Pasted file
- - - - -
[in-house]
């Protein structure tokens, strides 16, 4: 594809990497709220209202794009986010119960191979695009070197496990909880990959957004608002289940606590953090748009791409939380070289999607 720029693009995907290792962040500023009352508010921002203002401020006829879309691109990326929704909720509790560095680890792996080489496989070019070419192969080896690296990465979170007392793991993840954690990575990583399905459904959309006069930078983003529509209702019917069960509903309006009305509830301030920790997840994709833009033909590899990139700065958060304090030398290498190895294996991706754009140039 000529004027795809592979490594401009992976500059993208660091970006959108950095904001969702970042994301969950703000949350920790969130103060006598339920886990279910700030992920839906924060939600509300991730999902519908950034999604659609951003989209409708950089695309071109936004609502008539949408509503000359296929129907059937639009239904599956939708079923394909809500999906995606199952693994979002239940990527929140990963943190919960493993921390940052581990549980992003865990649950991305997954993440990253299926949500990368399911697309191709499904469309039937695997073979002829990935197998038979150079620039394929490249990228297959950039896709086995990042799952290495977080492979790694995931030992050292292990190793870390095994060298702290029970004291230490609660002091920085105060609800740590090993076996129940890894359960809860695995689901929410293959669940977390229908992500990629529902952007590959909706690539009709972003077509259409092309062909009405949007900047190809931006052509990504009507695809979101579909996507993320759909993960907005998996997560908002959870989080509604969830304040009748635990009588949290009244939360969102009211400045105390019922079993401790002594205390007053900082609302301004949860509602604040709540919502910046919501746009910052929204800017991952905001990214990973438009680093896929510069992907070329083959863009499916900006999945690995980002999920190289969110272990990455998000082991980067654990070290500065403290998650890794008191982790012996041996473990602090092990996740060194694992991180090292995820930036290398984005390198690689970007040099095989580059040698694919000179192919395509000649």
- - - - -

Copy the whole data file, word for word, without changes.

[in-house]
């Protein structure tokens, strides 16, 4: 594809990497709220209202794009986010119960191979695009070197496990909880990959957004608002289940606590953090748009791409939380070289999607 720029693009995907290792962040500023009352508010921002203002401020006829879309691109990326929704909720509790560095680890792996080489496989070019070419192969080896690296990465979170007392793991993840954690990575990583399905459904959309006069930078983003529509209702019917069960509903309006009305509830301030920790997840994709833009033909590899990139700065958060304090030398290498190895294996991706754009140039 000529004027795809592979490594401009992976500059993208660091970006959108950095904001969702970042994301969950703000949350920790969130103060006598339920886990279910700030992920839906924060939600509300991730999902519908950034999604659609951003989209409708950089695309071109936004609502008539949408509503000359296929129907059937639009239904599956939708079923394909809500999906995606199952693994979002239940990527929140990963943190919960493993921390940052581990549980992003865990649950991305997954993440990253299926949500990368399911697309191709499904469309039937695997073979002829990935197998038979150079620039394929490249990228297959950039896709086995990042799952290495977080492979790694995931030992050292292990190793870390095994060298702290029970004291230490609660002091920085105060609800740590090993076996129940890894359960809860695995689901929410293959669940977390229908992500990629529902952007590959909706690539009709972003077509259409092309062909009405949007900047190809931006052509990504009507695809979101579909996507993320759909993960907005998996997560908002959870989080509604969830304040009748635990009588949290009244939360969102009211400045105390019922079993401790002594205390007053900082609302301004949860509602604040709540919502910046919501746009910052929204800017991952905001990214990973438009680093896929510069992907070329083959863009499916900006999945690995980002999920190289969110272990990455998000082991980067654990070290500065403290998650890794008191982790012996041996473990602090092990996740060194694992991180090292995820930036290398984005390198690689970007040099095989580059040698694919000179192919395509000649």